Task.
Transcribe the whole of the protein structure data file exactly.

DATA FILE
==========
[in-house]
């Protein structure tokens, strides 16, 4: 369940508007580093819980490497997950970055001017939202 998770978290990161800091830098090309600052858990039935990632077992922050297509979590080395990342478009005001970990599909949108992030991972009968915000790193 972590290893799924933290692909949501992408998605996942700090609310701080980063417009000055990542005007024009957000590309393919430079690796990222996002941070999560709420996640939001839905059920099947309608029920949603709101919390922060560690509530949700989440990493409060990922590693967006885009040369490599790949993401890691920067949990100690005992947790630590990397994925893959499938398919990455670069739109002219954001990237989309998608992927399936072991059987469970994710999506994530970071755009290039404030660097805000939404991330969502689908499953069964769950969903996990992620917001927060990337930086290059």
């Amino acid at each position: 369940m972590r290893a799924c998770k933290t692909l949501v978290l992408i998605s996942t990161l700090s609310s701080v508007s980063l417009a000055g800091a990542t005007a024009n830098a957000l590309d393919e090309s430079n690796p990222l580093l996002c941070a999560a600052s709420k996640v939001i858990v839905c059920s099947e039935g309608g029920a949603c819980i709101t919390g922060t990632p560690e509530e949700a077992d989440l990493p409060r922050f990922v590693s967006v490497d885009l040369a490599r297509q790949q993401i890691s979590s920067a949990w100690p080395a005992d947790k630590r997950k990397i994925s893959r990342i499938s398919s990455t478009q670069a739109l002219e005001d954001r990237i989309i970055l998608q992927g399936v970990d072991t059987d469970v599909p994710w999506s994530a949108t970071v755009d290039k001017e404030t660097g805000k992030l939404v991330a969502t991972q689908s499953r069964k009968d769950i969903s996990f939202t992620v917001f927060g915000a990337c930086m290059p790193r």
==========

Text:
[in-house]
């Protein structure tokens, strides 16, 4: 369940508007580093819980490497997950970055001017939202 998770978290990161800091830098090309600052858990039935990632077992922050297509979590080395990342478009005001970990599909949108992030991972009968915000790193 972590290893799924933290692909949501992408998605996942700090609310701080980063417009000055990542005007024009957000590309393919430079690796990222996002941070999560709420996640939001839905059920099947309608029920949603709101919390922060560690509530949700989440990493409060990922590693967006885009040369490599790949993401890691920067949990100690005992947790630590990397994925893959499938398919990455670069739109002219954001990237989309998608992927399936072991059987469970994710999506994530970071755009290039404030660097805000939404991330969502689908499953069964769950969903996990992620917001927060990337930086290059």
């Amino acid at each position: 369940m972590r290893a799924c998770k933290t692909l949501v978290l992408i998605s996942t990161l700090s609310s701080v508007s980063l417009a000055g800091a990542t005007a024009n830098a957000l590309d393919e090309s430079n690796p990222l580093l996002c941070a999560a600052s709420k996640v939001i858990v839905c059920s099947e039935g309608g029920a949603c819980i709101t919390g922060t990632p560690e509530e949700a077992d989440l990493p409060r922050f990922v590693s967006v490497d885009l040369a490599r297509q790949q993401i890691s979590s920067a949990w100690p080395a005992d947790k630590r997950k990397i994925s893959r990342i499938s398919s990455t478009q670069a739109l002219e005001d954001r990237i989309i970055l998608q992927g399936v970990d072991t059987d469970v599909p994710w999506s994530a949108t970071v755009d290039k001017e404030t660097g805000k992030l939404v991330a969502t991972q689908s499953r069964k009968d769950i969903s996990f939202t992620v917001f927060g915000a990337c930086m290059p790193r």